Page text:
Sony PlayStation 4 and Microsoft Xbox One are the main contenders in the next generation game console battle. With the launch of both machines in late 2013, Sony has unveiled full technical specifications for its latest console. In this first of a two-part series, we take a comprehensive look at the technical details of the PS4.
Processor (main and graphics)
At the heart of any console is the processor. The PS4 will use a unit made by AMD that is based on a PC product not yet released, codenamed Jaguar. The CPU (short for central processing unit) will feature eight energy-efficient cores and will work in conjunction with the Radeon-based graphics processing unit, or GPU. The GPU features 18 compute units, each running at 800MHz which, combined with the CPU, provides the PS4 with 1.84 TFLOPS of computing power.
RAM (Ramdom access memory)
One of the numbers featured on the PlayStation 4 spec sheet is its 8GB of GDDR5 RAM. This high-end memory is expensive and is rarely used in this amount, even in high-end PC graphics cards which, alone, can cost as much as the PS4 is likely to cost. This makes it even more impressive that it’s included on the PS4. Including this level of RAM as a standard is likely to be future-proofing to some extent.
It remains to be seen how much RAM the PS4 operating system requires. Based on the experience of current generation consoles and high-end gaming PCs, we would expect a maximum of 1GB to be required for this purpose, thus leaving a substantial amount free for PS4 gaming tasks.
Internal storage comes in the form of a conventional 500GB 2.5-inch SATA mechanical hard drive, a huge increase over that of the PlayStation 3, which only had a 20GB hard drive at launch. However, it must be said that the PS3 has gone through several versions since it was first introduced in 2006 and the latest super slim models come with hard drives ranging from 250GB to 500GB.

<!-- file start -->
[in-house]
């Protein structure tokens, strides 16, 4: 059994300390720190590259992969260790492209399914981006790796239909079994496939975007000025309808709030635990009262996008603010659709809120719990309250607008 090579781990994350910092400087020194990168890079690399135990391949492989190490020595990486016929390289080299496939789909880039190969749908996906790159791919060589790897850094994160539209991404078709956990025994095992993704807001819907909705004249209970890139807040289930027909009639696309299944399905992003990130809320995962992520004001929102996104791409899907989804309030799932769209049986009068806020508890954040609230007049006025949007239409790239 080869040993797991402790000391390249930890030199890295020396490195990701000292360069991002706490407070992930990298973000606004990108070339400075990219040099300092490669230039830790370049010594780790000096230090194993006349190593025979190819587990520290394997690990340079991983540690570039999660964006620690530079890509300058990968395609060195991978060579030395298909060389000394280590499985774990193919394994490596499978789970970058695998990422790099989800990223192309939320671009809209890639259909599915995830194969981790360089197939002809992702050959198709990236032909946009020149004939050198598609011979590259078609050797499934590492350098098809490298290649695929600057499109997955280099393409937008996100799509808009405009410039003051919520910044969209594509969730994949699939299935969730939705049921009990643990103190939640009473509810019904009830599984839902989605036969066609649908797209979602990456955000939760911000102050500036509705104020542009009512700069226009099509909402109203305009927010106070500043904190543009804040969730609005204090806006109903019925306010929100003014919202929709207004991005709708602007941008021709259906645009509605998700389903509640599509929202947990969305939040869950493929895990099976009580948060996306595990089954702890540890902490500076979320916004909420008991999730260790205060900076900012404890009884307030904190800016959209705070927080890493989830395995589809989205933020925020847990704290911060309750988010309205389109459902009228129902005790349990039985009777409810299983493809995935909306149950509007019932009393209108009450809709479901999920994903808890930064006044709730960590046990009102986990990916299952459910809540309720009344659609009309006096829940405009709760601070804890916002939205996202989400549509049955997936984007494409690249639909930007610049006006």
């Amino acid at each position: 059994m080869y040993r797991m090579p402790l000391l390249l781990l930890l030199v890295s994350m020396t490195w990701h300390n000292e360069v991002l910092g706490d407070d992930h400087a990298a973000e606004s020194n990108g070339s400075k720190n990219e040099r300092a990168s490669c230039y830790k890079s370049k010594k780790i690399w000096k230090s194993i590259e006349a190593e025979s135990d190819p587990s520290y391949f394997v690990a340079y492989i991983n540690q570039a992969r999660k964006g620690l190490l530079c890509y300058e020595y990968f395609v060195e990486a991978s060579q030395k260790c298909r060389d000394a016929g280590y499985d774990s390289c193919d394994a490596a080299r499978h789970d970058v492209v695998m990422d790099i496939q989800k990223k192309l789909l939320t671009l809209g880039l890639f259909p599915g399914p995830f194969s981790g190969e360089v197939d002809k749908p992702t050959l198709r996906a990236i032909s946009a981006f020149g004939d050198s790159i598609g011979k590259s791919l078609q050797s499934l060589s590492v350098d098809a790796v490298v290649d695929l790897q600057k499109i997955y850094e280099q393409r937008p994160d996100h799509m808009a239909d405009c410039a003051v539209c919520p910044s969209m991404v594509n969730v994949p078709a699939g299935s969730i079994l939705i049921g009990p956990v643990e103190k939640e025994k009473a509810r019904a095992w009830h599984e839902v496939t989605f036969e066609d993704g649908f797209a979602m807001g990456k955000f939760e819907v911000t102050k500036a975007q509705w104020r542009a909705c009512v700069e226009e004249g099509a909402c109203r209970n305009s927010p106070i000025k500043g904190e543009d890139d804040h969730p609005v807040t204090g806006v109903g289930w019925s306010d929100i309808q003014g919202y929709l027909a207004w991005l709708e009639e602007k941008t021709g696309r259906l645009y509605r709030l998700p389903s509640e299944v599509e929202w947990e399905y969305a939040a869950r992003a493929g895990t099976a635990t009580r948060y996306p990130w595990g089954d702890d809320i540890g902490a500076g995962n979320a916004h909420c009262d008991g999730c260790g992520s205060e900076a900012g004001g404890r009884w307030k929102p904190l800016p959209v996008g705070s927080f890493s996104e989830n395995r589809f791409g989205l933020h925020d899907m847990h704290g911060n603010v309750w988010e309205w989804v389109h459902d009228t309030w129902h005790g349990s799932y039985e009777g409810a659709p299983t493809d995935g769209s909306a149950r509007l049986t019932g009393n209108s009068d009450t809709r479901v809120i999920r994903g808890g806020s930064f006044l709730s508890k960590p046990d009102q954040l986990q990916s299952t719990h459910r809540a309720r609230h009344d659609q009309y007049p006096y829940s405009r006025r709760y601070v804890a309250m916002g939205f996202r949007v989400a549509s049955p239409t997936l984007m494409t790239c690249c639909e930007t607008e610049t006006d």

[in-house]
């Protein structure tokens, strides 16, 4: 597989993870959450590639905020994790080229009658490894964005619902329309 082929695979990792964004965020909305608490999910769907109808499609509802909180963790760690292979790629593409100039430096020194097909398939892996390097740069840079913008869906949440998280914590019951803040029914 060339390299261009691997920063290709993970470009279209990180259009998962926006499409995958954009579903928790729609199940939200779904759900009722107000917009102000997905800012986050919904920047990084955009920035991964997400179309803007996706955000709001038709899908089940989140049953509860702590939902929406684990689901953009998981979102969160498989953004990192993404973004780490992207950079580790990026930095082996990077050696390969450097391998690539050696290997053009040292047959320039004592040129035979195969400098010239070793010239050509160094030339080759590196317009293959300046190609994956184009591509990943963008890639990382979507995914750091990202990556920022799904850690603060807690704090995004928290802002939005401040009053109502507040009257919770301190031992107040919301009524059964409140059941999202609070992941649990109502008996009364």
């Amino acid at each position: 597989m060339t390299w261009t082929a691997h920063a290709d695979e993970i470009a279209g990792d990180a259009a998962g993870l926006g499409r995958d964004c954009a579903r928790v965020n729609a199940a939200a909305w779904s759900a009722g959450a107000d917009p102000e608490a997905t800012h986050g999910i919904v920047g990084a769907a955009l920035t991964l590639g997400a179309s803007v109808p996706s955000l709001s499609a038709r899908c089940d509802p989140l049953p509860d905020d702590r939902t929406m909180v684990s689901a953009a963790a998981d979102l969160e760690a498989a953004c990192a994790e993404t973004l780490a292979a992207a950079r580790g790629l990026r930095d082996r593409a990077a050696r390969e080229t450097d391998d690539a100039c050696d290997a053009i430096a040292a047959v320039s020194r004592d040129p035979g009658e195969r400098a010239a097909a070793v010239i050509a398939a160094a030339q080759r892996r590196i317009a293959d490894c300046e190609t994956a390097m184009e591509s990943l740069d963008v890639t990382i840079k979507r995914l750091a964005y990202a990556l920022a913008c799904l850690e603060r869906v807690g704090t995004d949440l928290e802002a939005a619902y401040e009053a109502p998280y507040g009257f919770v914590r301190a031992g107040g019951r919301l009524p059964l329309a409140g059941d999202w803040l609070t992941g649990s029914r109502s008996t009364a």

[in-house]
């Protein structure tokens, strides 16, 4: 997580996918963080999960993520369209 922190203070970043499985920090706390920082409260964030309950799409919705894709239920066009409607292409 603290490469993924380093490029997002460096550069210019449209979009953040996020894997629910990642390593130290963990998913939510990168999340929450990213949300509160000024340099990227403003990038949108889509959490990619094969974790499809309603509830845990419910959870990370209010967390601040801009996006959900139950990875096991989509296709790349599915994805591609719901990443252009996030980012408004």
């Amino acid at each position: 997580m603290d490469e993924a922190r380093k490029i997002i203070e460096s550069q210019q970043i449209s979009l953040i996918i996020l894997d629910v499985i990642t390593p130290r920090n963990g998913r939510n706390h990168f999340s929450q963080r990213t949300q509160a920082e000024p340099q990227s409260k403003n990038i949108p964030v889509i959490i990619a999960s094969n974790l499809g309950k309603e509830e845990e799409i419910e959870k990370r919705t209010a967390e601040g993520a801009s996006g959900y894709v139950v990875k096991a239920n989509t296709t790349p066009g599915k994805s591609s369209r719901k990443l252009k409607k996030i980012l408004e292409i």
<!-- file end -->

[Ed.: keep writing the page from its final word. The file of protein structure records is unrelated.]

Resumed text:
One point in favor of the PS4 is that the user can remove and upgrade the hard drive, allowing the installation of higher capacity mechanical hard drives. The largest 2.5 “hard drive available today is 2TB or 2000GB (four times the size of the standard drive), so assuming the console operating system allows it, the capacity for System storage can be expanded considerably. There is also the possibility of installing an SSD or a solid state drive in the PS4 Although the capacities are less than those of standard hard drives, the access and data transfer speeds are much higher fast.
The Sony PS4 will use a built-in 6x CAV Blu-ray drive with a maximum read speed of 27MB / s. This compares favorably to the PS3’s 2x speed Blu-ray drive which was capped at just 9MB / s. Freed from the performance constraints of the PS3, the PS4 will be noticeably faster at transferring data from disk to hard disk and will make initial game setup much faster, even taking into account the larger expected file sizes. of next-gen games.
The drive will read and play Blu-ray discs, DVDs and CDs, although it is unlikely to be able to read the newer 100GB capacity quad-layer Blu-ray discs that are designed to support 4k resolutions. This is unlikely to be a problem as it is doubtful that the PS4 will support 4k output.
This concludes the first part of our review of the technical specifications of the PS4. In the second part we deal with the video and sound output, connectivity, the new DualShock 4 controller and the accessories available for the next generation console.